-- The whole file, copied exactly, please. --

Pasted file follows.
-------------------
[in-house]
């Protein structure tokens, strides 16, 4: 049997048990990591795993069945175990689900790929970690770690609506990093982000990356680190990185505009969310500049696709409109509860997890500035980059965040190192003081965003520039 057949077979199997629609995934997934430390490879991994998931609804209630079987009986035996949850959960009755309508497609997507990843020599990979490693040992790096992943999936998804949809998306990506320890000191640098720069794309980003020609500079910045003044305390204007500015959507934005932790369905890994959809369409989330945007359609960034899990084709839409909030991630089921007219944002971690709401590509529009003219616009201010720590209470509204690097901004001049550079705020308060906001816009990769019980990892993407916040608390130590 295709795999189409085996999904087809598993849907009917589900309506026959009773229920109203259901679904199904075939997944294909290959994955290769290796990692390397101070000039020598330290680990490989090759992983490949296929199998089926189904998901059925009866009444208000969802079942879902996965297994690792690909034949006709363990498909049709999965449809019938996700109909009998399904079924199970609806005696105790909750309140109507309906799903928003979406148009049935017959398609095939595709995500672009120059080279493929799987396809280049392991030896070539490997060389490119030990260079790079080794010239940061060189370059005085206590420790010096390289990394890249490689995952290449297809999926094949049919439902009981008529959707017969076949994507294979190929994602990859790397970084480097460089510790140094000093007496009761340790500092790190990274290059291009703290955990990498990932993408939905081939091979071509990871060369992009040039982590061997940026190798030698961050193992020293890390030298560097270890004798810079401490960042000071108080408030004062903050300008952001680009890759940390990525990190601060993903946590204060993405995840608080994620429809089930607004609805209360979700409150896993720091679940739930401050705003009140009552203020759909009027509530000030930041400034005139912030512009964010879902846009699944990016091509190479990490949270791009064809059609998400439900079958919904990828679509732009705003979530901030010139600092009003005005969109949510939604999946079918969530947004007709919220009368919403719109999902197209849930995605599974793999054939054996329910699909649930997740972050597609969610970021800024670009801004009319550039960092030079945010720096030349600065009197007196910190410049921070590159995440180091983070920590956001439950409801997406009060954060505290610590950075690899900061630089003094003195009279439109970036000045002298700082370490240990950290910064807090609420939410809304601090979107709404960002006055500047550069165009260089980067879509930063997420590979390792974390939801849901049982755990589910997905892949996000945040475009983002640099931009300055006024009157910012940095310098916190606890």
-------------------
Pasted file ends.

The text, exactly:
[in-house]
């Protein structure tokens, strides 16, 4: 049997048990990591795993069945175990689900790929970690770690609506990093982000990356680190990185505009969310500049696709409109509860997890500035980059965040190192003081965003520039 057949077979199997629609995934997934430390490879991994998931609804209630079987009986035996949850959960009755309508497609997507990843020599990979490693040992790096992943999936998804949809998306990506320890000191640098720069794309980003020609500079910045003044305390204007500015959507934005932790369905890994959809369409989330945007359609960034899990084709839409909030991630089921007219944002971690709401590509529009003219616009201010720590209470509204690097901004001049550079705020308060906001816009990769019980990892993407916040608390130590 295709795999189409085996999904087809598993849907009917589900309506026959009773229920109203259901679904199904075939997944294909290959994955290769290796990692390397101070000039020598330290680990490989090759992983490949296929199998089926189904998901059925009866009444208000969802079942879902996965297994690792690909034949006709363990498909049709999965449809019938996700109909009998399904079924199970609806005696105790909750309140109507309906799903928003979406148009049935017959398609095939595709995500672009120059080279493929799987396809280049392991030896070539490997060389490119030990260079790079080794010239940061060189370059005085206590420790010096390289990394890249490689995952290449297809999926094949049919439902009981008529959707017969076949994507294979190929994602990859790397970084480097460089510790140094000093007496009761340790500092790190990274290059291009703290955990990498990932993408939905081939091979071509990871060369992009040039982590061997940026190798030698961050193992020293890390030298560097270890004798810079401490960042000071108080408030004062903050300008952001680009890759940390990525990190601060993903946590204060993405995840608080994620429809089930607004609805209360979700409150896993720091679940739930401050705003009140009552203020759909009027509530000030930041400034005139912030512009964010879902846009699944990016091509190479990490949270791009064809059609998400439900079958919904990828679509732009705003979530901030010139600092009003005005969109949510939604999946079918969530947004007709919220009368919403719109999902197209849930995605599974793999054939054996329910699909649930997740972050597609969610970021800024670009801004009319550039960092030079945010720096030349600065009197007196910190410049921070590159995440180091983070920590956001439950409801997406009060954060505290610590950075690899900061630089003094003195009279439109970036000045002298700082370490240990950290910064807090609420939410809304601090979107709404960002006055500047550069165009260089980067879509930063997420590979390792974390939801849901049982755990589910997905892949996000945040475009983002640099931009300055006024009157910012940095310098916190606890």